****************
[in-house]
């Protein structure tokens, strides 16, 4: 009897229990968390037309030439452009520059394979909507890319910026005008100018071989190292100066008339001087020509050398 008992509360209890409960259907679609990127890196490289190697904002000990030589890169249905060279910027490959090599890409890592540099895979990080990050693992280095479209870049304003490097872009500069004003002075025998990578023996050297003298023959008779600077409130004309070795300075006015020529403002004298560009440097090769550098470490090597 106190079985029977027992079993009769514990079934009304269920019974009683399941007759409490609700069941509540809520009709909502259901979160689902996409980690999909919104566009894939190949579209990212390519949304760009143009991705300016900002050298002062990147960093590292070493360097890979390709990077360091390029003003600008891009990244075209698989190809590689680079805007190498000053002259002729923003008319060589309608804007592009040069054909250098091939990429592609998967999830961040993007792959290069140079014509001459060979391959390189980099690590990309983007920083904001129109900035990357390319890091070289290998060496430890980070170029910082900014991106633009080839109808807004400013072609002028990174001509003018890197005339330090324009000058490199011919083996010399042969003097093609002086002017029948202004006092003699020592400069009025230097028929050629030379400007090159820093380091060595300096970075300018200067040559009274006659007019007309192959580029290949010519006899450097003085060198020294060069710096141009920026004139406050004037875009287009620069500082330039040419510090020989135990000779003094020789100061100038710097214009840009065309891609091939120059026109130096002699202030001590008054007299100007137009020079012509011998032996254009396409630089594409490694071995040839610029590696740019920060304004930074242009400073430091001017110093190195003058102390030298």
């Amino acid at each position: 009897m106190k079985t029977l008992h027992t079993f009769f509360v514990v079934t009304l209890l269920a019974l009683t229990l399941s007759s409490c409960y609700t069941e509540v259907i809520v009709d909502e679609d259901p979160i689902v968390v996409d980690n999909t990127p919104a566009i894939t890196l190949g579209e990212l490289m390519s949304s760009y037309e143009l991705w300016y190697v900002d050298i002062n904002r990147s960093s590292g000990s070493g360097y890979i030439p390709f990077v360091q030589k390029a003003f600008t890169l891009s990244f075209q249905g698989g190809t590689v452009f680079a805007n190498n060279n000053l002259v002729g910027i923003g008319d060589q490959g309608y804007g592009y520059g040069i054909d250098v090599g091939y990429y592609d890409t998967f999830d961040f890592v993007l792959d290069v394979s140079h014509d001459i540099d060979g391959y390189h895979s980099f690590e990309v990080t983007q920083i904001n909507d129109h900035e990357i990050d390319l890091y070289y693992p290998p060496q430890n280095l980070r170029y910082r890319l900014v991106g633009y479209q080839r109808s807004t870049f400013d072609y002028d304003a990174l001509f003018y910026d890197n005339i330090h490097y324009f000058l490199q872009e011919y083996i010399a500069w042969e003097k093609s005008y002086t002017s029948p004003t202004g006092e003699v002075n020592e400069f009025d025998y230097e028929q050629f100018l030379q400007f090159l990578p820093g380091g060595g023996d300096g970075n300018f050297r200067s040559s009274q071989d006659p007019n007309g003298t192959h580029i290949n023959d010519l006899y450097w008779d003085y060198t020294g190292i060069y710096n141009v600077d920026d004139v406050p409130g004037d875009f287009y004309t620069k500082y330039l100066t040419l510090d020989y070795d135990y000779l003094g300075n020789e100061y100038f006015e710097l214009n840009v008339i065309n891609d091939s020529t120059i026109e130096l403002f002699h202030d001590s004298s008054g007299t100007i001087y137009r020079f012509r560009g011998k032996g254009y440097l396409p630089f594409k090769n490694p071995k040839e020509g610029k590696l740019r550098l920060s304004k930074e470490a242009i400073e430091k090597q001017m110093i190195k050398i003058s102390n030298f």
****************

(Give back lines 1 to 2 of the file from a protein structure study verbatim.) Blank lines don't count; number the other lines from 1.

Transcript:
[in-house]
């Protein structure tokens, strides 16, 4: 009897229990968390037309030439452009520059394979909507890319910026005008100018071989190292100066008339001087020509050398 008992509360209890409960259907679609990127890196490289190697904002000990030589890169249905060279910027490959090599890409890592540099895979990080990050693992280095479209870049304003490097872009500069004003002075025998990578023996050297003298023959008779600077409130004309070795300075006015020529403002004298560009440097090769550098470490090597 106190079985029977027992079993009769514990079934009304269920019974009683399941007759409490609700069941509540809520009709909502259901979160689902996409980690999909919104566009894939190949579209990212390519949304760009143009991705300016900002050298002062990147960093590292070493360097890979390709990077360091390029003003600008891009990244075209698989190809590689680079805007190498000053002259002729923003008319060589309608804007592009040069054909250098091939990429592609998967999830961040993007792959290069140079014509001459060979391959390189980099690590990309983007920083904001129109900035990357390319890091070289290998060496430890980070170029910082900014991106633009080839109808807004400013072609002028990174001509003018890197005339330090324009000058490199011919083996010399042969003097093609002086002017029948202004006092003699020592400069009025230097028929050629030379400007090159820093380091060595300096970075300018200067040559009274006659007019007309192959580029290949010519006899450097003085060198020294060069710096141009920026004139406050004037875009287009620069500082330039040419510090020989135990000779003094020789100061100038710097214009840009065309891609091939120059026109130096002699202030001590008054007299100007137009020079012509011998032996254009396409630089594409490694071995040839610029590696740019920060304004930074242009400073430091001017110093190195003058102390030298």